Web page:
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Is it time to buy bank shares?

Peter Switzer
18 May 2020

One thing you need to be alerted to is that we’re living through the stock buying opportunity of a lifetime. In a perfect world, you’d love me to tell you that the time to buy is now. So what stocks should you buy? Well, there’s a lot you could collect but I’d start with the big banks.

Undoubtedly, there are tech stocks like Xero, Tyro, Altium and Zip Pay that have already taken off. And, of course, there’s Afterpay but it’s priced to more than perfection since China mega-company Tencent bought 5% of the company.

Subscribers to my Switzer Report (where we pass on the stock ideas of some really smart share market professionals and great quality company-analysing business journalists) saw Tony Featherstone (the former editor and chief of the old BRW magazine) say he thought banks were the buy of a lifetime!

My colleague Paul Rickard wrote a piece last week for Switzer Daily explaining why the CBA was “top of the class” and he received a few brickbats for suggesting that banks weren’t heading for the toilet. Some think the pandemic’s effects, including the recession’s impact on economic growth, jobs and investment (let alone the debt defaults) will mean banks are a bad buy.

Of course, if we wind up in a depression, the ‘brick batters’ would be right for some time. But one day we’d beat the expected economic smashing and our big four banks would be big beneficiaries, and especially CBA.

You can bash banks for getting out your frustrations but don’t rule them out if you’re trying to build wealth via stocks. In the GFC, you could’ve bought CBA at $28 after being $60 before the 2008 crash of the stock market. Those who had the guts to buy then ended up with a stock that spiked to over $90 before the Hayne Royal Commission. And it was paying a dividend yield of 17%, when you add in franking credits!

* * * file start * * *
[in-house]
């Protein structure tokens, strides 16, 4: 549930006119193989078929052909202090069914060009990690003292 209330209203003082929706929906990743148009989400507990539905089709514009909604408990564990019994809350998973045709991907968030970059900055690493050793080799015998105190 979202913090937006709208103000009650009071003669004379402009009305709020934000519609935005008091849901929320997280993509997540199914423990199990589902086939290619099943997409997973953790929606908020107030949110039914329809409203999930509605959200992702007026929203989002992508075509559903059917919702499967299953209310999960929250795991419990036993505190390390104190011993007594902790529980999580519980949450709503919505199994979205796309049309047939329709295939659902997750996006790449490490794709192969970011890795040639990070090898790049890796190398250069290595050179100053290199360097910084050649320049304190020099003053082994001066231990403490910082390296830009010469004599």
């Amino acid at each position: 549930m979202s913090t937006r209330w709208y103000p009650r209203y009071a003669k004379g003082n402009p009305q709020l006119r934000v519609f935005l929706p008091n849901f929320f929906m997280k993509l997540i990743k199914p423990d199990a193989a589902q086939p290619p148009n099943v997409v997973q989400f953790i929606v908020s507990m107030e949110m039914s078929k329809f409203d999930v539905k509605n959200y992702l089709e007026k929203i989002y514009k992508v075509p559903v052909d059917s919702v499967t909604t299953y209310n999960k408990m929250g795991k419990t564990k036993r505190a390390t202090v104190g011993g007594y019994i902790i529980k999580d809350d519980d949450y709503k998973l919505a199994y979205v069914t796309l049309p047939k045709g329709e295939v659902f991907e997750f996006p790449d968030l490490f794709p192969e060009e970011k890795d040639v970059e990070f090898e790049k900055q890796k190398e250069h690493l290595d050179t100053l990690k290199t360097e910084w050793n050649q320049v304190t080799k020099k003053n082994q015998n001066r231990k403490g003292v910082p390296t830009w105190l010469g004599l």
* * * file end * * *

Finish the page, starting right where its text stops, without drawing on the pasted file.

But what about the negative effects of COVID-19? Surely the banks are going to cop it, with 7.7 million workers on government support of some kind? And then there’s the fact they’ve been told to defer home and business loan repayments for six months.

Six months is a critical timeframe and the next months of opening up our economy are so important. If we pull it off and don’t see a resurgence of infections and deaths, then the worst-case economic scenario is unlikely and growth (as well as jobs) will start to return between now and the end of the year.

That makes the chances of an economic rebound in 2021 more likely. That would be good for bank share prices, which could actually spike before next year, as stock market players look to the future and try to buy or sell stocks based on where their prices are going.

OK, that’s all well and good but what about the current pressure banks are under? The ANZ and Westpac have deferred their dividend and NAB chopped its by 64% to 30 cents, while CBA hasn’t had to report on its dividend plan but a cut is on the cards.

Today’s AFR has a story by Karen Maley, which reveals the pain of this pandemic has hit people who are less linked to the banks, so the banks’ balance sheets aren’t as badly affected as most of us expected.

Here are some facts Karen tells us:

  • 10% of mortgages have been frozen, which is smaller than I would’ve thought.
  • 15% of SME loan repayments are on hold.
  • Those who lost jobs were in lower paid areas such as retail and hospitality, where the chances of them having a home loan would be small.
  • CBA analysis of customers suggests that wages have actually contracted by about 5.5% compared to job losses that are 7.5%.
  • Low interest rates actually make banks more lenient.

Before the 1990 recession when banks played hard ball with customers, interest rates had been 17.5% and they were 7.5% before the GFC. But now with money not scarce worldwide, they could play Mr Nice Guy as they currently are.

This is a much better life scenario for the banks. Provided our economy and our country avoids a second-wave drama, then investing in banks could prove a really good play. That goes double if you consider yourself a long-term investor. And the chart of CBA’s share price below proves the point.

CBA

This chart not only shows it has continually climbed (from its listing price of $5.40) despite some huge stock market crashes, it also shows buying this stock after crashes has proved a smart strategy. Meanwhile, the other big three banks are under more pressure right now, so they’re more risky but it means that their potential share price rise in percentage terms could be bigger.

Remember, the higher the potential return, the higher the risk.

By the way, even if you don’t want to invest in the banks or any stocks, the fact that the bottom line outlook for our banks is better than expected is a huge plus for the economy, your job, your business and the country’s material future.

Only a second-wave outbreak would KO this potential optimism. If we can beat a reinfection drama, then banks’ stock prices will go higher.

If we don’t, you might have to wait and buy them at lower prices. I hope that doesn’t happen, for all our sakes!

Pick up a copy of Peter Switzer's book Join the Rich Club from the Switzer Store today.

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